Climate change is expected to alter the time and space characteristics of the global hydrologic cycle and to impact regional water supplies. The Upper Deschutes Basin is in one of Oregon’s fastest growing regions, and the increasing population is straining regional water resources. Surface water is fully allocated and increased groundwater use will require careful management to offset seasonal or long-term declines in aquifers or the depletion of stream flow. While altered temperature and precipitation accompanying global change are both concerns, the watershed is more sensitive to changes in precipitation than in temperature. Watershed climate simulation reveals a 25 percent increase in mean monthly runoff, and extremely high monthly runoff is four times more frequent. These changes indicate an increased risk of winter floods, greater spring and summer runoff, and a shift in the occurrence of the minimum runoff month to earlier in the year. Increased potential evapotranspiration, a decrease in the amount of precipitation stored as snow, and changes in the amount and timing of runoff will constrain water development options for humans, agriculture, and regional fisheries. Water restrictions will magnify water-use conflicts in the watershed and increase the risk of regional economic discord.
Flooding and Fragmentation: How Physical Features Structure Political Conflict Over Flood Control in California’s Pajaro Valley
by Keith Douglass Warner, 97 (Download PDF file, 304 K)
The Pajaro River on California’s Central Coast has flooded repeatedly over the past 40 years, causing millions of dollars of flood damages. The original levee system, expanded and rebuilt in 1949 by the U.S. Army, was designed based on insufficient hydrologic data, and local efforts to reconstruct it and maintain the flood channel have been tangled up in interjurisdictional discord. The chief political boundaries between the four counties in the watershed are based on physical features: the river itself and the mountains created by the San Andreas Fault. The four counties in the watershed all have different stakes in flood protection and different geographies of taxation, hobbling efforts to prevent further flooding. The unusual geography of the watershed resists efforts to structure an equitable taxation scheme, further illustrating the problem of managing rivers that serve as political boundaries. Efforts to build consensus about taxation schemes within the basin will likely be more successful if they focus on the ecosystem services provided to the upstream counties by flood control measures in the downstream counties.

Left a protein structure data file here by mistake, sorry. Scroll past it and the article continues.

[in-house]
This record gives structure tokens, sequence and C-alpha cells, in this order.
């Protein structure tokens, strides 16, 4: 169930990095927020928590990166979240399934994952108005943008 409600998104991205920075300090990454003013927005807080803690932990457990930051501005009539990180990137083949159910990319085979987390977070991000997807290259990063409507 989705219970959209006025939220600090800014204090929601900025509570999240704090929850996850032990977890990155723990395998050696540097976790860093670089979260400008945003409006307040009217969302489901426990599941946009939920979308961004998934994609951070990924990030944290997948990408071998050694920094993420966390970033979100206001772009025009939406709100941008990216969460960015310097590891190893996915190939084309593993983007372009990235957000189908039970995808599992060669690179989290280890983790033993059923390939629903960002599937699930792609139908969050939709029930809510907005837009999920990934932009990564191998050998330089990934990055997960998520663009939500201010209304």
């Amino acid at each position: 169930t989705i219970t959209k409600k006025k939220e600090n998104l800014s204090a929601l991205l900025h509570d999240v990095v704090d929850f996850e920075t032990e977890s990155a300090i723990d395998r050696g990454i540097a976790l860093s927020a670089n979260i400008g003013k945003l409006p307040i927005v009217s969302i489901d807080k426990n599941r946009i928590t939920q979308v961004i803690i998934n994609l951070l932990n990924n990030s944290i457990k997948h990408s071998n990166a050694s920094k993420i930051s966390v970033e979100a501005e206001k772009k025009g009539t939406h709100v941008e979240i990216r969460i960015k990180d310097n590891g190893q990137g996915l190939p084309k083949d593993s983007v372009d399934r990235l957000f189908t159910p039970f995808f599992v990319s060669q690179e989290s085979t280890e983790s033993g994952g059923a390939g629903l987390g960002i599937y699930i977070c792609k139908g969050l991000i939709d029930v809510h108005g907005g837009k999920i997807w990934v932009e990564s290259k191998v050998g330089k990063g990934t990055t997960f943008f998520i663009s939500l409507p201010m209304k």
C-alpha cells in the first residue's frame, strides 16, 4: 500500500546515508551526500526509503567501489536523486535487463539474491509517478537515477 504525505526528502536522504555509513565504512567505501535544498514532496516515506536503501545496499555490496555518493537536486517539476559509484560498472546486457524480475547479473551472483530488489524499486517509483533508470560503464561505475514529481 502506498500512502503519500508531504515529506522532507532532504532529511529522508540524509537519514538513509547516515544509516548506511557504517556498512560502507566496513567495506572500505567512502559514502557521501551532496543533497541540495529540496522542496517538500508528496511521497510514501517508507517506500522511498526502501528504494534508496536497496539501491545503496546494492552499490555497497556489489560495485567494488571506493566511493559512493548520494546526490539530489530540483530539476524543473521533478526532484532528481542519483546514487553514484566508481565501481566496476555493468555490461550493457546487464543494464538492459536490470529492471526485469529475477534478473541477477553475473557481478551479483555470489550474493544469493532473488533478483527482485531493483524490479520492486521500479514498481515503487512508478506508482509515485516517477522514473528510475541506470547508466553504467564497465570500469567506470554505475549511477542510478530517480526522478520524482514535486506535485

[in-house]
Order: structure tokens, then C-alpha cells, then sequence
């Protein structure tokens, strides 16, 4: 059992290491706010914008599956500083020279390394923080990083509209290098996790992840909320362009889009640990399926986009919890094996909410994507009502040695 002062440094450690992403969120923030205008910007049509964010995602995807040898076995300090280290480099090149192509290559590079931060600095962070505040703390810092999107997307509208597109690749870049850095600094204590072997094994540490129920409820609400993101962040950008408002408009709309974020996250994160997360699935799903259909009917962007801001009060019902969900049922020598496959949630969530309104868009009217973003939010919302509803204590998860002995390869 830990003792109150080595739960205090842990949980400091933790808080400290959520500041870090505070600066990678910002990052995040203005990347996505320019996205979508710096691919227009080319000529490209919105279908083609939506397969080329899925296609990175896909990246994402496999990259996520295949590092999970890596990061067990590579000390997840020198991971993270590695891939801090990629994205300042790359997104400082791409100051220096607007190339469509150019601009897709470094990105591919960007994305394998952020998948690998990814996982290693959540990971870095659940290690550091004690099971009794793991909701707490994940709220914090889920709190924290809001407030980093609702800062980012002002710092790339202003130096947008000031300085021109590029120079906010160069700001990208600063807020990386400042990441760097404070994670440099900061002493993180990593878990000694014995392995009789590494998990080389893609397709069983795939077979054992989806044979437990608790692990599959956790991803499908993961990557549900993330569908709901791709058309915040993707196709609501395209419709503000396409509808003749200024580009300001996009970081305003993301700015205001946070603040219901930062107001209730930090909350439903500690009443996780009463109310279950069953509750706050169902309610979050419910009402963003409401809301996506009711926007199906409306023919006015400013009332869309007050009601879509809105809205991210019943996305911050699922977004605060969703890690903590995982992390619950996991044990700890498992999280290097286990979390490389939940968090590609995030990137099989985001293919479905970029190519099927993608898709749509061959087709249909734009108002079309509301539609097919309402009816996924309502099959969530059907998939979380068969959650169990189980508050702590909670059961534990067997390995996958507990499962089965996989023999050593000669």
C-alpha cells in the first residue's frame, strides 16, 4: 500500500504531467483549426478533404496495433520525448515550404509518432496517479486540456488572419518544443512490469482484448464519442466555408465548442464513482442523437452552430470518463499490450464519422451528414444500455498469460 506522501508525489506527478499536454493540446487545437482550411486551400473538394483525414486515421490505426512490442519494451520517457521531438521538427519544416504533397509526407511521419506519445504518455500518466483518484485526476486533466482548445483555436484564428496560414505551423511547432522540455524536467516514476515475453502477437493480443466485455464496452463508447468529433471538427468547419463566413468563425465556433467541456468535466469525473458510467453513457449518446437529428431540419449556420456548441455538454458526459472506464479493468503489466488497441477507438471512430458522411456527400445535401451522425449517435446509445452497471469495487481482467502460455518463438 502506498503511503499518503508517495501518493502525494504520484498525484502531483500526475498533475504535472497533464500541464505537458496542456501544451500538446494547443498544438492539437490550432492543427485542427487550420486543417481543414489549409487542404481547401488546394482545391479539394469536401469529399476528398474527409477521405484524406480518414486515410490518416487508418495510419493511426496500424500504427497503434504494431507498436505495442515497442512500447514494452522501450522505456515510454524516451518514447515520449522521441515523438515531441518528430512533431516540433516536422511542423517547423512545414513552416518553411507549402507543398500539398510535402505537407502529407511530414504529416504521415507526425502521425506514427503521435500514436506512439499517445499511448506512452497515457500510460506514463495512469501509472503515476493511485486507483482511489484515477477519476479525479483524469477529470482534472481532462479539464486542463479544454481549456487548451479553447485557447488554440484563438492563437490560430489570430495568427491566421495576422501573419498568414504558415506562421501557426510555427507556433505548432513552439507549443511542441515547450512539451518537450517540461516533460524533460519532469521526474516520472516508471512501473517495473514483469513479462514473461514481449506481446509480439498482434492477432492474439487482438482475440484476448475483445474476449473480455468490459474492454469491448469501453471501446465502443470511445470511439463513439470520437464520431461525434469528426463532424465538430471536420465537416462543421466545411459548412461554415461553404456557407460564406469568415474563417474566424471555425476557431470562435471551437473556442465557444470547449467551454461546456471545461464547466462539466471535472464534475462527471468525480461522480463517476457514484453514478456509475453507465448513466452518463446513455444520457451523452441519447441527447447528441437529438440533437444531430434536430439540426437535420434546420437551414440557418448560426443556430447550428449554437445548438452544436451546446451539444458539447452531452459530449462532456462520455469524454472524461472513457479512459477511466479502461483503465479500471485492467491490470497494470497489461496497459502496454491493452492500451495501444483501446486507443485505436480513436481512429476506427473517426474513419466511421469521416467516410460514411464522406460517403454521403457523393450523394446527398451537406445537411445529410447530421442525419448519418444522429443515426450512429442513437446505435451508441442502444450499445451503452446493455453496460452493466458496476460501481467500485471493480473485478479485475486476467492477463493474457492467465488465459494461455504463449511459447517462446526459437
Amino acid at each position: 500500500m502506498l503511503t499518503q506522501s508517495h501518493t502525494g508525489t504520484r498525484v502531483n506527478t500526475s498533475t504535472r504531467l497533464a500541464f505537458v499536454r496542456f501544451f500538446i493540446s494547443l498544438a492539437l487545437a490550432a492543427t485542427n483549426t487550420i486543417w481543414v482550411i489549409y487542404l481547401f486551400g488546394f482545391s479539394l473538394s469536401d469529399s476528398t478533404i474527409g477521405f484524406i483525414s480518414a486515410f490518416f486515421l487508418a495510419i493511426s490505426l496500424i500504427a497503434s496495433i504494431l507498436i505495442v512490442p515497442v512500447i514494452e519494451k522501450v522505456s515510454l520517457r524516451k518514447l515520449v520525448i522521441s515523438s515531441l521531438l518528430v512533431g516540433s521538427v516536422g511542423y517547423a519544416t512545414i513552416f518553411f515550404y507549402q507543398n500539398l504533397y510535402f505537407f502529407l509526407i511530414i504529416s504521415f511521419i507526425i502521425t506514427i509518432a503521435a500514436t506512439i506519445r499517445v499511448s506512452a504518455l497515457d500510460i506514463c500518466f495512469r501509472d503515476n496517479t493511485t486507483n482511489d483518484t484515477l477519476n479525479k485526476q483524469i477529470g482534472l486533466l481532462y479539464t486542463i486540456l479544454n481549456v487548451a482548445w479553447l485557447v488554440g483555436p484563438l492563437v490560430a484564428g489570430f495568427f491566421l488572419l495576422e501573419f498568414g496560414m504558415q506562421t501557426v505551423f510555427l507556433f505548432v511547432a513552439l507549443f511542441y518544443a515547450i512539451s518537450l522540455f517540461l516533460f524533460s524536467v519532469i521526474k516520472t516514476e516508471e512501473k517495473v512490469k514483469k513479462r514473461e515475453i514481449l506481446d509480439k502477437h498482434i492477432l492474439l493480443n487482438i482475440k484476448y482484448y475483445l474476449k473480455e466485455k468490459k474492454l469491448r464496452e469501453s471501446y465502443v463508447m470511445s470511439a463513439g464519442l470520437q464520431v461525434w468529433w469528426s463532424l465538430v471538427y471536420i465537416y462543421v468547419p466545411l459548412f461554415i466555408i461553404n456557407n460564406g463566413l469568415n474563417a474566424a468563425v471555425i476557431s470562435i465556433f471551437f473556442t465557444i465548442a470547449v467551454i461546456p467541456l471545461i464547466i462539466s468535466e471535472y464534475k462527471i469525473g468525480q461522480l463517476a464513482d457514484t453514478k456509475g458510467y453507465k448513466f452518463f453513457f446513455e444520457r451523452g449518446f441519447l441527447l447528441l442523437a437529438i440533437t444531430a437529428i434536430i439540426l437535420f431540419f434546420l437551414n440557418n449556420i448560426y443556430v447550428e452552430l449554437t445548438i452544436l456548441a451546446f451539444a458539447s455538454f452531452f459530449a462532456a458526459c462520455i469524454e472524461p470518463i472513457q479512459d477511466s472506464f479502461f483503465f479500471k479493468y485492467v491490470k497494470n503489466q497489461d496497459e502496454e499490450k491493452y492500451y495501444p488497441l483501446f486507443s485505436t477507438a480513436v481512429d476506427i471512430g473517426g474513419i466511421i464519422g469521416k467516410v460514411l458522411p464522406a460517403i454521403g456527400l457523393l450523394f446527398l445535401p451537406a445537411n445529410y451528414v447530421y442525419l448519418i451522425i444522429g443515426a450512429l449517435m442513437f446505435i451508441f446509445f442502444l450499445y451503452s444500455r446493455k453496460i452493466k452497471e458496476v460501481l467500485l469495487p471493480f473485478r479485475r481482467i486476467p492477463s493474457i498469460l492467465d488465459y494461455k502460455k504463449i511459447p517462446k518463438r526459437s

Presidential Plenary Session
Geography’s Contribution to Resource Management
by Tina Kennedy, 119 (Download PDF file, 40 K)
Geography’s Covert Operation in Water Resource Management
by Nancy Lee Wilkinson, 121 (Download PDF file, 44 K)
Stewarding the Earth: Commentary on Resource and Environmental Geographies in the West
by Les Rowntree, 128 (Download PDF file, 68 K)
Famine and Famine Early Warning: Some Contributions by Geographers
by Charles F. Hutchinson, 139 (Download PDF file, 56 K)
Peter Russell, Prince Henry ‘the Navigator’: A Life
rev. by William A. Koelsch, 145 (Download PDF file, 44 K)
Martin Kenney (ed.), Understanding Silicon Valley: The Anatomy of an Entrepreneurial Region
rev. by Dennis J. Dingemans, 155 (Download PDF file, 32 K)
James G. Moore, Exploring the Highest Sierra
rev. by Michael Swift, 159 (Download PDF file, 32 K)
Report on the Sixty-third Annual Meeting, 168 ( Download PDF file, 28 K)
APCG Distinguished Service Award, 170 (Download PDF file, 636 K)
APCG Student Paper Award Winners, 172 (Download PDF file, 16 K)
Resolutions of the Sixty-third Annual Meeting, 173 (Download PDF file, 24 K)
Editorial Notes, 175 (Download PDF file, 32 K)
Abstracts of Papers Presented, 177 (Download PDF file, 148 K)